The other day it was the anniversary of the liberation of Lisieux by the allied forces. In commemoration, a ceremony is held each year in the park in the center of town. This year, I was at my friend Marielle’s house when she said to me, “I have to go sing the Marseillaise in town, do you and Julia want to go with me?”
I didn’t know the words to the song (I vaguely knew them) but my daughter had sung for the WWII and WWI ceremonies in our town and wasn’t shy, so we said yes. (And I figured I’d just move my lips, lol)
We got to the park and I realized this was an official ceremony, and I was given a paper with the words to the song, and everyone made a nice fuss about how great it was that an American was there, and I had to shake everyone’s hand and meet the mayor.
Marielle was a member of the chorus, and so we stood in the front facing the guests of honor and the crowd. Everybody who was anybody was there that day – including five ‘ancient combatants’ which is what the French call the soldiers. The men were from England and Scotland and the mayor gave a speech in English that left them mostly perplexed – (I could see their faces as we were behind the mayor in nice rows, being the chorus.)
Then the mayor finished massacring the English speech and switched to French, and then he nodded to us to sing.
We all took a deep breath, and the choral leader sang the first note – and it was WAY up in the stratosphere – she was a soprano – and we all sounded like a chorus of mice. (Luckily I’m a soprano so even if I didn’t know the words I could match her note for note, lol.)

Afterward we were invited to the town hall for traditional speeches, champagne, and little cakes. Yum.

Anyhow, it has often occurred to me that any country thinking about invading another country should study the French national anthem. Take a good look at the words and you will see why.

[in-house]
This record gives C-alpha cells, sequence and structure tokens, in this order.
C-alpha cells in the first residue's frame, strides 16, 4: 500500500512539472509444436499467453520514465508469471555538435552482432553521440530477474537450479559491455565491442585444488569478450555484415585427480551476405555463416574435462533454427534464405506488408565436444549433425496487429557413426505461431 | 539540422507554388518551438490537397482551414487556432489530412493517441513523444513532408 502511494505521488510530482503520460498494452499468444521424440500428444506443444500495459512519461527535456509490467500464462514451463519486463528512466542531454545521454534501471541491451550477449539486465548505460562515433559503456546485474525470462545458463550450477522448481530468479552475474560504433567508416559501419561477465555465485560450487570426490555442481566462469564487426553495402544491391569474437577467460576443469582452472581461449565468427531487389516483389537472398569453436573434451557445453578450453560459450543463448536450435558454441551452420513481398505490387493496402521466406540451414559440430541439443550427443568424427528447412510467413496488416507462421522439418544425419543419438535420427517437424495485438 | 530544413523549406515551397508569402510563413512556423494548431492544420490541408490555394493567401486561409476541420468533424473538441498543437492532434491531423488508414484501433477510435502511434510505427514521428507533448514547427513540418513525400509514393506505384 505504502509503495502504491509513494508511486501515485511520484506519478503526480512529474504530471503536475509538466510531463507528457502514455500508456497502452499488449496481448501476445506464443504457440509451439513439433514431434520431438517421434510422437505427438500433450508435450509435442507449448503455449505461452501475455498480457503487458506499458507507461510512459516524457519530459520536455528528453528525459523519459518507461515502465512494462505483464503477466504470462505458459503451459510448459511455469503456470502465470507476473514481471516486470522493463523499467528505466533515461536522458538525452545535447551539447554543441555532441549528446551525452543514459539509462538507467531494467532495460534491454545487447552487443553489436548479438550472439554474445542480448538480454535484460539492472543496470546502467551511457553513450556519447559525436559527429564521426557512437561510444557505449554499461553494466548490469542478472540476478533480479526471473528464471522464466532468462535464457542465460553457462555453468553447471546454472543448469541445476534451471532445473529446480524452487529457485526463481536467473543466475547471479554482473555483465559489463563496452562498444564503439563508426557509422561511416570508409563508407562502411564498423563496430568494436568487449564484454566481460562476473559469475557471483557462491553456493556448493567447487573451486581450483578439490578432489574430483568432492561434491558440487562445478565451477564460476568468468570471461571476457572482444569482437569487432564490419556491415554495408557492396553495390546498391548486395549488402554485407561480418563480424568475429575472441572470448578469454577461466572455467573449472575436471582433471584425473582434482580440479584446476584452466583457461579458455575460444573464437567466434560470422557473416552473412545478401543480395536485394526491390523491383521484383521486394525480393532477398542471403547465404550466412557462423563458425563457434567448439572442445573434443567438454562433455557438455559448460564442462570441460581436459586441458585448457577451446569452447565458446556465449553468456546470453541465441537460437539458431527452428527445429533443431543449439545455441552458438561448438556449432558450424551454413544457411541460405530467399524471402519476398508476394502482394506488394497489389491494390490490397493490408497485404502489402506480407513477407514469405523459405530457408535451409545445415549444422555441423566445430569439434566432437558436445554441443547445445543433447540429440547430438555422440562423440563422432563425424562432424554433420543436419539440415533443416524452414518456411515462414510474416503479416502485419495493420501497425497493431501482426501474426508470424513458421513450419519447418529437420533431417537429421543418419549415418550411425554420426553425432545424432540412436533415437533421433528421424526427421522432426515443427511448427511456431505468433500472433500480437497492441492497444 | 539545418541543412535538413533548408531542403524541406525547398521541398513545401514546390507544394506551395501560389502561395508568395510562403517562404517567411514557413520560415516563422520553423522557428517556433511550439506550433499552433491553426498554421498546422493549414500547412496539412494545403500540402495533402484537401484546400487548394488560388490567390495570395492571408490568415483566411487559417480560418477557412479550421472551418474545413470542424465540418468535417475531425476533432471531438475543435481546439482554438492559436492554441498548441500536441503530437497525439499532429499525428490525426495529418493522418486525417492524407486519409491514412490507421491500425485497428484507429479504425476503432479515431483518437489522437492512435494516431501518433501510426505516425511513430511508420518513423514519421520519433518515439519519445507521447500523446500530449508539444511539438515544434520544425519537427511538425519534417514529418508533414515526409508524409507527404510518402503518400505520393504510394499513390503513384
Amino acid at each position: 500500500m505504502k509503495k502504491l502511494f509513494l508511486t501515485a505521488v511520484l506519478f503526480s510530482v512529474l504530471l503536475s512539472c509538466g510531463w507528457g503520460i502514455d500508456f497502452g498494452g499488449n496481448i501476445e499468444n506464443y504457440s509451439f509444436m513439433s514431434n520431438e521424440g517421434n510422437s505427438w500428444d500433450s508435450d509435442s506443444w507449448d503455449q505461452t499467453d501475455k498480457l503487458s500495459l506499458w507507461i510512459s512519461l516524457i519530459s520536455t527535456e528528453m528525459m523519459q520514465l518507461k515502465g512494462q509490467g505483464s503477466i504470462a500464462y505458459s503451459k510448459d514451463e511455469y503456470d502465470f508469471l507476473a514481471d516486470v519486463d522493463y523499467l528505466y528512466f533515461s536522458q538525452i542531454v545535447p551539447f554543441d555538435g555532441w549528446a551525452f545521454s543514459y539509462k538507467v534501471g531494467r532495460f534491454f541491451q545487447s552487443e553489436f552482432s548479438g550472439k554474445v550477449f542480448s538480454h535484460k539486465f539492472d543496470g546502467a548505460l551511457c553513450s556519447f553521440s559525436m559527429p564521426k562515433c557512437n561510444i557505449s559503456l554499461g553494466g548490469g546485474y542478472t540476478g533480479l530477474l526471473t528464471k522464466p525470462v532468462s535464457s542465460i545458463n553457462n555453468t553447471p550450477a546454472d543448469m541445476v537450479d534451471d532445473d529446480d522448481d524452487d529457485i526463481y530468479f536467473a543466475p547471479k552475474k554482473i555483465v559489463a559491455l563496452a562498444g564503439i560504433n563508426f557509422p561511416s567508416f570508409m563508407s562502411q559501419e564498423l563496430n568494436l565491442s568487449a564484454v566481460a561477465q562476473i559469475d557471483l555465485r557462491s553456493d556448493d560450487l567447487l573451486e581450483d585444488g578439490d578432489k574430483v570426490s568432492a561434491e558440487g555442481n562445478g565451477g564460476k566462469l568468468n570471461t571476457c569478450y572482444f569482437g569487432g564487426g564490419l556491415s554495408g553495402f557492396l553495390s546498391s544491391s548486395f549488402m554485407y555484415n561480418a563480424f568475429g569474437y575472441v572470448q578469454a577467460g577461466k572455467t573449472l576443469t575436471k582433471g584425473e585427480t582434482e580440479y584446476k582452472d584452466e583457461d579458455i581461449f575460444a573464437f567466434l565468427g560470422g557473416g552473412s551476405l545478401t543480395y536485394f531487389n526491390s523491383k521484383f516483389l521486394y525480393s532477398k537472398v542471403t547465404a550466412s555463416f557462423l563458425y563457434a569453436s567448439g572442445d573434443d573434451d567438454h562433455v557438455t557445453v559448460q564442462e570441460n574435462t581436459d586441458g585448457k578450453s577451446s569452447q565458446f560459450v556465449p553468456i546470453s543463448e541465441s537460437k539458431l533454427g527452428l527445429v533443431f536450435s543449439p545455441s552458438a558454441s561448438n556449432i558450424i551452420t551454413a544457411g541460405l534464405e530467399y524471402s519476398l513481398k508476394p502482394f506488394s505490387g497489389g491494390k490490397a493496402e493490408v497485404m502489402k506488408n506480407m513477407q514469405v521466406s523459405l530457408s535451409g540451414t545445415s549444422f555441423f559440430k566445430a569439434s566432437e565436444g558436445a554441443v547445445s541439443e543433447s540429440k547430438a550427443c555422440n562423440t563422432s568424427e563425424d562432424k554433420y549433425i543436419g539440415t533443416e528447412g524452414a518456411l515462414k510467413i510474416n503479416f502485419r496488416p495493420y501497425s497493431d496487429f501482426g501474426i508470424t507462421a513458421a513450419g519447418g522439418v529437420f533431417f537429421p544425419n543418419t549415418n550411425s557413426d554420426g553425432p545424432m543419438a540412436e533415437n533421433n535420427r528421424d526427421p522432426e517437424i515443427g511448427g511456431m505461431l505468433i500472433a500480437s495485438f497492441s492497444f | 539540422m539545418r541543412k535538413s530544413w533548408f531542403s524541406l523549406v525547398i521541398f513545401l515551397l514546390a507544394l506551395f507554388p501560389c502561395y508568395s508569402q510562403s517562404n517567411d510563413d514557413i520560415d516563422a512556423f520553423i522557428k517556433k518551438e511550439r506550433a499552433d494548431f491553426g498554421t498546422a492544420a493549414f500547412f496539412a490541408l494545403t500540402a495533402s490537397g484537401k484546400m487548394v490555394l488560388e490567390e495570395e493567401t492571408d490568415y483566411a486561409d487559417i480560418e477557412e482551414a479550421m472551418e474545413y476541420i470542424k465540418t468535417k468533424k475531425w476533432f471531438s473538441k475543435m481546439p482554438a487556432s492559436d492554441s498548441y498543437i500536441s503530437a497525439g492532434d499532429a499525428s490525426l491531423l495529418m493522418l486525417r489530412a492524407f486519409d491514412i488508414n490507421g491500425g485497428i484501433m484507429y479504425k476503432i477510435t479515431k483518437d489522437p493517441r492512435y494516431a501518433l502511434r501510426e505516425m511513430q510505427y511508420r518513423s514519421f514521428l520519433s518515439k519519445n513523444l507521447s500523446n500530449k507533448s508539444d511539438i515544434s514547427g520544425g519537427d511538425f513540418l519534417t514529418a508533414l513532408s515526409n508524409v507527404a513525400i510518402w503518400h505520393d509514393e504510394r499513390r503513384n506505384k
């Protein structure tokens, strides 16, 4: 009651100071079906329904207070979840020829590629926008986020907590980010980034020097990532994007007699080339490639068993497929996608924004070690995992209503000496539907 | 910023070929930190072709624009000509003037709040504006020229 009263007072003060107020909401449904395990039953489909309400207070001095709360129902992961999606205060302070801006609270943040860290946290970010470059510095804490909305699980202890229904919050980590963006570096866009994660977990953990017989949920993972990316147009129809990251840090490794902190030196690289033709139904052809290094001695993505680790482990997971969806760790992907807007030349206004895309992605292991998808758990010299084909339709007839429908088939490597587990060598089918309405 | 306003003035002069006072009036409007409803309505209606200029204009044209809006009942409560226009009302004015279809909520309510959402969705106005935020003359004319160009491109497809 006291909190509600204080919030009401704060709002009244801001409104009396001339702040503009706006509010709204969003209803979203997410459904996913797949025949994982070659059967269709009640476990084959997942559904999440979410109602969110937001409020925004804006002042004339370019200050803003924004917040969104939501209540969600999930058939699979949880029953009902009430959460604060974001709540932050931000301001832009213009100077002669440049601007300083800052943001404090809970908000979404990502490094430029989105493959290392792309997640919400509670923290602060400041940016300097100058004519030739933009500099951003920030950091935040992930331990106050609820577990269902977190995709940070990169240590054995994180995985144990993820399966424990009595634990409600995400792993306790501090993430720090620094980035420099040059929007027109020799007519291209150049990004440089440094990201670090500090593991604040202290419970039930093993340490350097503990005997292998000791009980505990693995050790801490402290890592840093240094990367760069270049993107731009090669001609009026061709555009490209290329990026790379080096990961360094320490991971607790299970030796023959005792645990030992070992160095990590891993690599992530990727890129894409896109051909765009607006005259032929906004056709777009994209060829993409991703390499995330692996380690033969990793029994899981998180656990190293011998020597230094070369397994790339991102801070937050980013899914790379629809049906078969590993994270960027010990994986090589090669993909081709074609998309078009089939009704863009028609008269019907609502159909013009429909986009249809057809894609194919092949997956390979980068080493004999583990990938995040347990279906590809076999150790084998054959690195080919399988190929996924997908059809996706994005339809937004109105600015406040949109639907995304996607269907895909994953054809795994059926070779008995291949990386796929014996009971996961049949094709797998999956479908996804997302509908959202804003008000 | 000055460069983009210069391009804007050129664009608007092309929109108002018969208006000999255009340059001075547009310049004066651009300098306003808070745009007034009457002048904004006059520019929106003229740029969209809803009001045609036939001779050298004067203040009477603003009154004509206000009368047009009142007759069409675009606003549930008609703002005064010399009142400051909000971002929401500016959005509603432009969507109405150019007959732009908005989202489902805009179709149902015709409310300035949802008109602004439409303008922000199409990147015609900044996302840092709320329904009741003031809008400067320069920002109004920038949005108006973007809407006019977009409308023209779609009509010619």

“La Marseillaise” was written and composed by Claude-Joseph Rouget de Lisle, captain in the Engineering corps garrisoned in Strasbourg during the night of 24 to 25 April 1792.

The lyrics, speaking of bloody battles and a call for citizens to take up arms, have been debated endlessly whether to alter the words to suit the more peaceful times that France currently enjoys, but the original words, capturing the spirit of the French revolution, remain. This is probably due to the fact that “La Marseillaise” is now inexorably linked to France in the mind of the world.

1. Allons enfants de la Patrie,
Le jour de gloire est arrivé !
Contre nous de la tyrannie,
L’étendard sanglant est levé !
L’étendard sanglant est levé !
Entendez-vous dans les campagnes
Mugir ces féroces soldats ?
Ils viennent jusque dans nos bras
Egorger nos fils et nos compagnes !

CHORUS:
Aux armes, citoyens !
Formez vos bataillons !
Marchons ! marchons !
Qu’un sang impur
Abreuve nos sillons !

ENGLISH TRANSLATION

1. Arise children of the fatherland
The day of glory has arrived
Against us tyranny’s
Bloody flag is raised
The bloody flag is raised,
Listen to the sound in the fields
The howling of these ferocious soldiers
They are coming right into our midst
To cut the throats of your sons and consorts
To arms citizens
Form you battalions
March, march
Let impure blood
Water our furrows!

Yes, when you see the words you realize that any man will defend his country against invaders, even, as in this case, when they are in a civil war. (So imagine how they feel when another country invades…)
Something to ponder upon.

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